SUPERMARKET night manager Michael Kenny has been a volunteer with the State Emergency Service (SES) for the past five years, starting off in Frankston, before relocating to the Bass Coast in 2018.
We caught up with Michael ahead of National Volunteer Week (Monday, May 18, to Sunday, May 24) to find out what motivates him to give up his time to respond to the wide range of emergencies affecting his community on a daily basis.
How did you get involved with the SES?
I was looking for something to do to put back into the community and the SES was recommended to me by a mate who used to be a CFA volunteer.
He thought, with my skillset and what I was interested in, it would be a good fit, and he wasn’t wrong!
Things like chainsawing, four-wheel driving, even hunting, which I used to do quite a lot – a lot of those skills have transferred over to search and rescue.
What’s the best thing about your role as unit controller?
Helping others is something you obviously get a real good kick out of, but also learning new skills.
There are so many different aspects to it: road rescue, swiftwater rescue, assisting police on crime scene searches… I’ve learned a lot.
And I’ve made lifelong friends, people I never would’ve met otherwise.
The camaraderie is one of the best things. You don’t have to be in long to be welcomed in as part of the ‘orange family’.
What’s challenging about it?
Being a controller, you’re in charge of all the volunteers in your unit, so there’s a lot of behind the scenes paperwork, phone calls… as well as responding yourself to emergencies that might be far away.
Anything involving children is always challenging, and I think that goes for everyone in the service- your heart sinks as soon as you hear there’s kids involved in a road accident.
But you just have to go into ‘game on’ mode and do the best job you can.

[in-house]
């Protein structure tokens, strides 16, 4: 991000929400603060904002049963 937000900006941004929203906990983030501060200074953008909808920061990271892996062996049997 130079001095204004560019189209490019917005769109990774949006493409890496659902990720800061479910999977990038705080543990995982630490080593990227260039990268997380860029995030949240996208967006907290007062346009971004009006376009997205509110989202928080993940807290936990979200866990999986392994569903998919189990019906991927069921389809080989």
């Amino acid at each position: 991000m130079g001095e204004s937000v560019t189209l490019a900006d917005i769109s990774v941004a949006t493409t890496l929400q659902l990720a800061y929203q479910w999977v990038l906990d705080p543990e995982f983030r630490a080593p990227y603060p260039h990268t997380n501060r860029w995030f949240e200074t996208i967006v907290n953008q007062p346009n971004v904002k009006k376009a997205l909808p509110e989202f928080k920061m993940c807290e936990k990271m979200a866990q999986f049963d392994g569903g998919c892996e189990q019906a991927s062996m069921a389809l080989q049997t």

We see some pretty gruesome stuff… sometimes we go out not expecting to find someone alive, but you deal with it as you go. I’m lucky I’ve got excellent support from my partner.
Some of my most memorable rescues are the ones that have been really challenging but had a good outcome.
There was one back in Frankston where two young boys were speeding and doing burnouts, and they wrapped their car around a tree. Getting them out quickly, but not too quickly, was quite a challenge, but they both ended up making a full recovery.
Why should more people give volunteering a go?
No matter what the organisation, whether it’s the SES, CFA, Red Cross… as much as you put in, you’ll get out of it. If you put a lot in, you get a lot out; it changes your life.
Volunteers are all there for the same reason, all putting in to respond to people in times of need, and there’s just something about that you can’t really replicate.
For me, there’s a satisfaction in helping people in their lowest times, like last year’s hailstorm at Cape Paterson.
I took a crew down to help out the Wonthaggi unit and there was one lady whose house was damaged but there wasn’t really anything we could do.
It turned out she’d been through a divorce or separation and she was trying to sell the house. She broke down tears in front of us and I sat with her for about half an hour just talking, helping her calm down. At the end of it, she seemed like she was in a better place.